Projections for the activity peaks of the H1N1 pandemic in the fall

On June 11th the World Health Organization has officially raised the phase of pandemic alert to level 6. As of July 19th, 137,232 cases of the new H1N1 influenza strain have been officially confirmed in 142 different countries. Given the wide diffusion of the virus and the large number of cases the WHO has stopped keeping track of the number of cases. Since the end of May, however, most of the countries heavily affected by the virus relaxed on a regular surveillance system that could imply an underreporting of influenza cases by a factor 5 to 30 depending on various circumstances[1] . For instance estimates for Mexico underreporting ranges from one to almost 3 orders of magnitude[2] .

In this framework, the interest in forecast analysis and projections is shifted from the early local assessment of the epidemic evolution to long-term analysis on the activity peaks and impact of the pandemic in the future months. In order to do that one has to move to different methodological approaches able to capture elements such as the impact of seasonality on the virus transmissibility and the global spreading pattern.

In the past weeks we have performed a maximum likelihood analysis on the GLEaM model parameters fitting the data of the chronology of the H1N1 epidemic. This is done by generating one million simulations on the worldwide scale of the pandemic evolution and finding the set of parameters that best fit the actual evolution of the pandemic. This has allowed us to estimate the transmission potential of the disease and the seasonality features. We model the seasonality by rescaling the R0 value in the Northern and Southern hemisphere taking into account seasonal changes. The free parameter to estimate is the value of the scaling factor during summer months, amin, representing the degree of dependence of the observed swine flu epidemic on the seasonality effects (amin=1 if no seasonality is in place).

By using the seasonaility scaling, GLEaM provides an early assessment of the future unfolding of the epidemic in the different hemispheres. In the following, we report results of a worst-case scenario in which no effective containment measures are introduced. We predict a first wave of cases for countries in the Southern hemisphere that occurs between August and September in phase with the seasonal influenza pattern, and independently of the seasonality scaling factor. The situation is different in the Northern hemisphere where different seasonality parameters would progressively shift the peak of the epidemic activity in the winter months. We have analyzed the results from the model in the range of the seasonal scaling factor that best fit the pandemic evolution so far and we find the potential of an autumn/winter wave in the Northern hemisphere striking earlier than expected for seasonal influenza, with peak times starting in the second half of October.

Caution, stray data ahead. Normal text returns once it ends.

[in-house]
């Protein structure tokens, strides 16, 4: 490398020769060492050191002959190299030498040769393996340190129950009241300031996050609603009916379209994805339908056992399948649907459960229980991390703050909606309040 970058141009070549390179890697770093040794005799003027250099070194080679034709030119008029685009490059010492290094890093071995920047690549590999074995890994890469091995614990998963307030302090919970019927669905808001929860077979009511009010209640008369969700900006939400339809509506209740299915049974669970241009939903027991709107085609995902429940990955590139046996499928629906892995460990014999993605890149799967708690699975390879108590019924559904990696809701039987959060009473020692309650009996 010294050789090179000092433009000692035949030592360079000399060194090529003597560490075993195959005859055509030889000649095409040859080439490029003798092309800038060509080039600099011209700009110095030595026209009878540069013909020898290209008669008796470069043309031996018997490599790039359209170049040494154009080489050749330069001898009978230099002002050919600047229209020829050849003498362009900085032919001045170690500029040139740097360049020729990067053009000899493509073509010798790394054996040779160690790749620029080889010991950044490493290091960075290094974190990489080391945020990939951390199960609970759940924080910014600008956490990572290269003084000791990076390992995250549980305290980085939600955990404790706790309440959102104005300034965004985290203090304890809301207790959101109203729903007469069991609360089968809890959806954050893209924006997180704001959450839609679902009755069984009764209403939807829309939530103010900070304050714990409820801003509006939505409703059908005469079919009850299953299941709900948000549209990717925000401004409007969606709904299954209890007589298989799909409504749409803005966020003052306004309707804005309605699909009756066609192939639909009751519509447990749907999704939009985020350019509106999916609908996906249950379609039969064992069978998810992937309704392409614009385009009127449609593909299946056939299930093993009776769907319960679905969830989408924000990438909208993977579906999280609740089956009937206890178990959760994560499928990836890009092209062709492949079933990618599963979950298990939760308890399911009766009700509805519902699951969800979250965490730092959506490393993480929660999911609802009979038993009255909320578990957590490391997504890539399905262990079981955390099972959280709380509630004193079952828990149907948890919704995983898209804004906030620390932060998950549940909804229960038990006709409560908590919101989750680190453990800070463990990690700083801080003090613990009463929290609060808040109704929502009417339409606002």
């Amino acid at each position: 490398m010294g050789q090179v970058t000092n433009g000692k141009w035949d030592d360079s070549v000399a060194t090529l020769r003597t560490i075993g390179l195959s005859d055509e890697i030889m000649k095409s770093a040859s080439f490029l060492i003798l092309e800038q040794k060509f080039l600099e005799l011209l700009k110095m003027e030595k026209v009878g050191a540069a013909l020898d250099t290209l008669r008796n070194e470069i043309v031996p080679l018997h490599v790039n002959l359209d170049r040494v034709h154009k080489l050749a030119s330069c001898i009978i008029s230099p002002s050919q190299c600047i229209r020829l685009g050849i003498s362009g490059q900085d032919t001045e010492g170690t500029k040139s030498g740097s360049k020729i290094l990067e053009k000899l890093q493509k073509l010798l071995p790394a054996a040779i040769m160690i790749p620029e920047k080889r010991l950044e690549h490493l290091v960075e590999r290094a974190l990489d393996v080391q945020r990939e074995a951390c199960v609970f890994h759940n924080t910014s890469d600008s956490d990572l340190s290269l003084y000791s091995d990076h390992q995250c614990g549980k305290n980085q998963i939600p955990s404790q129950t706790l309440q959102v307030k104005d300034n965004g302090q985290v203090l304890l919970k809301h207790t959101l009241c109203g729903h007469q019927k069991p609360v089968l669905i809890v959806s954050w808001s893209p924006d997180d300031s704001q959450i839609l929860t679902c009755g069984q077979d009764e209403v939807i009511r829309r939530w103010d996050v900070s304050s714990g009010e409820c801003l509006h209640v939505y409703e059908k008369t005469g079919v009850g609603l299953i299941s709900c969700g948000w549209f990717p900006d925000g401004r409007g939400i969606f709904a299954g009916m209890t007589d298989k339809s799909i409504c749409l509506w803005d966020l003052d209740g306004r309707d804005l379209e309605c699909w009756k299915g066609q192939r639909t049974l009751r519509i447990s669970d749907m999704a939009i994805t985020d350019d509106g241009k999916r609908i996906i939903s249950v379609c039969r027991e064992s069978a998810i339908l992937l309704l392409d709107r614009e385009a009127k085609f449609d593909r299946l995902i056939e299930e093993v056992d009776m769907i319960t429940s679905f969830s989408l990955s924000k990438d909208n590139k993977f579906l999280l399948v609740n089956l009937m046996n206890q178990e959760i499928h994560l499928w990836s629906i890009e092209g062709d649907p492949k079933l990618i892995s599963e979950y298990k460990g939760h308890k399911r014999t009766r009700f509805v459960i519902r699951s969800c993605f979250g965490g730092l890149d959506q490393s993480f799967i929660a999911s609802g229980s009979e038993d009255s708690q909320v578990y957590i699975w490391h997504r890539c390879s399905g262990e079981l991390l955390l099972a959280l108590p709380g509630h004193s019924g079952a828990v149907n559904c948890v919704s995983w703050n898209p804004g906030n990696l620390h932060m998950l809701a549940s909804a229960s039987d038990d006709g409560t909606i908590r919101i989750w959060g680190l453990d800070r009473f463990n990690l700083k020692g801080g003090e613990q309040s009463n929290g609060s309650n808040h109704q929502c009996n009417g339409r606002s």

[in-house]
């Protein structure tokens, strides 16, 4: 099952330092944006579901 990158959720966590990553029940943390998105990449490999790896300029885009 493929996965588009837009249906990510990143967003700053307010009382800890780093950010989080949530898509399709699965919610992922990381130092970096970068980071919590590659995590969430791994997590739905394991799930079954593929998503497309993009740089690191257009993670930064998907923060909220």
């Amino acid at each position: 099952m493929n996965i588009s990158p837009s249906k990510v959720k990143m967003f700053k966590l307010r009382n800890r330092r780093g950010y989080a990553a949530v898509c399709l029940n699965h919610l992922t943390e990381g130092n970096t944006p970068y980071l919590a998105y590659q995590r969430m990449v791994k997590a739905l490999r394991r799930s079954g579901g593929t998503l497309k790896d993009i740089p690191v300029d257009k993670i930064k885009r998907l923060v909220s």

In the following table we report the activity peaks in well-defined geographical regions of the world.

RegionEstimated activity peak time
North America[Sept 25 - Nov 09]
Western Europe[Oct 14 - Nov 21]
Lower South America[Jul 30 - Sep 06]
South Pacific[Jul 28 - Sep 17]
Activity peaks in well-defined geographical regions of the world.

The interval represents the 95% Confidence Interval for the date at which the epidemic peak should be reached in different geographical areas. The peak estimate for each geographical area is obtained from the epidemic profile summing up all subpopulations belonging to the region. The activity peak estimate for each single country can be noticeably different from the overall estimate of the corresponding geographical region as more populated areas may dominate the estimate for a given area. For instance Chile has a pandemic activity peak in the interval 1 July – 6 August, one month earlier than the average peak estimate for the Lower South America geographical area it belongs to.

It is also worth noting that the present analysis considers a worst-case scenario in which no effective containment measures are introduced. This is surely not the case in that pandemic plans and mitigation strategies are considered at the national and international level. The figure below shows the delay effect induced by the use of antiviral drugs for treatment with 30% case detection and drug administration. The left panel displays the peak times of the epidemic activity in the worst-case scenario (black) and in the scenario where antiviral treatment is considered (red), for a set of countries in the Northern hemisphere. The intervals correspond to the 95% confidence interval (CI) of the peak time. The right panel shows the incidence profiles for Spain and Germany in the worst-case scenario (black) and in the scenario where antiviral treatment is considered (red). An average delay of approximately 4 weeks is observed.

Delay effect induced by the use of antiviral drugs for treatment with 30% case detection and drug administration.

Dealy effect induced by the use of antiviral drugs for treatment with 30% case detection and drug administration.

The full details of this study are contained in the manuscript Seasonal transmission potential and activity peaks of the new influenza A(H1N1): a Monte Carlo likelihood analysis based on human mobility by Balcan et al. [3]
In the next days we will post the complete results of the analysis including the scenarios for possible mitigation measures including vaccination campaigns.

[1] Graske et al., BMJ 2009, 339: b2840; Wilson N, Baker MG, Euro Surveill. 2009, 14(26): pii=19255.
[2] Fraser C et al, Science 2009, 324: 1557-1561; Cruz-Pacheco G et al, Euro Surveill. 2009, 14(26):pii=19254.
[3] Balcan D et al, Seasonal transmission potential and activity peaks of the new influenza A(H1N1): a Monte Carlo likelihood analysis based on human mobility, BMC Medicine 2009, 7:45.

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